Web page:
Sad night for baseball: Oakland 7, Yankees 4

ZimmerThe actual baseball game didn’t seem to matter for one night. About midway , through, the baseball world learned the beloved Don Zimmer had died — right around the time of Yoenis Cespedes‘ second home run of the night.

Zimmer, 83, was part of those magical late 1990s teams. He was New York’s bench coach from 1996-2003, but also had stints with the Yankees in 1983 and 1986. Zimmer was brash, funny and was a wonderful baseball lifer.

One wonders what he would think of the current state of the Yankees. The A’s scored seven unanswered runs on Wednesday, beating New York 7-4.

New York pitching gave up three home runs, the last coming in the seventh inning by Josh Donaldson off Yankees reliever Jose Ramirez, who made his MLB debut. Donaldson smashed a 95-mph fastball that missed its spot.

Trailing by four runs early, the A’s gradually worked back. Cespedes started the comeback with the first of two solo home runs in the fourth to make it 4-1. Oakland plated another run in the fifth on a sacrifice fly. Cespedes homered again in the sixth and Oakland completed the comeback with a sac fly later that inning to tie it 4-all.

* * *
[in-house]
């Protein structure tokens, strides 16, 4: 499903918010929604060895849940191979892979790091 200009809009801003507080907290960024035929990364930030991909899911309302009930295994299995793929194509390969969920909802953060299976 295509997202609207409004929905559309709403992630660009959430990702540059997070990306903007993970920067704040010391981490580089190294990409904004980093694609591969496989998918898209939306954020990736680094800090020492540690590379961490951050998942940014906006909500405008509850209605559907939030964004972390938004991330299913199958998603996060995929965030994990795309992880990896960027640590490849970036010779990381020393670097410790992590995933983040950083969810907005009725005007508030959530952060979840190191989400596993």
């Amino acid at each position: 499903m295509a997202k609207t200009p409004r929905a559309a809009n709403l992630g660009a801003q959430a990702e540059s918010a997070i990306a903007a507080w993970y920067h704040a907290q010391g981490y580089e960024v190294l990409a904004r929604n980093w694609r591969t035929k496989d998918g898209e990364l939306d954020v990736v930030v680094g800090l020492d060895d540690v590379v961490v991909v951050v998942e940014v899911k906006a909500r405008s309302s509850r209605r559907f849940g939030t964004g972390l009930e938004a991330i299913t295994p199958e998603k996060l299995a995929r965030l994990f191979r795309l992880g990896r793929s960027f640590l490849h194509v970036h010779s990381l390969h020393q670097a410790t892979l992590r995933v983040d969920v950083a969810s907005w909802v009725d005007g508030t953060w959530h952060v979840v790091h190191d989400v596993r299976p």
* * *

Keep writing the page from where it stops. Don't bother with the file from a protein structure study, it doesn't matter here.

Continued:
In the third, the Yankees put a rally together. Derek Jeter broke a 0-for-12 hitless streak with an RBI infield single. With two on, Jacoby Ellsbury came up next and hit a three-run home run to make it 4-0.

Rather than think about the Yankees fourth straight loss, let’s hear some of your Don Zimmer memories.

Susan Lulgjuraj has been a sports reporter for more than 10 years, covering the Super Bowl, the Philadelphia Phillies, Little league and everything in between. Susan also grew up a New York Yankees fan and sat with the Bleacher Creatures for many years.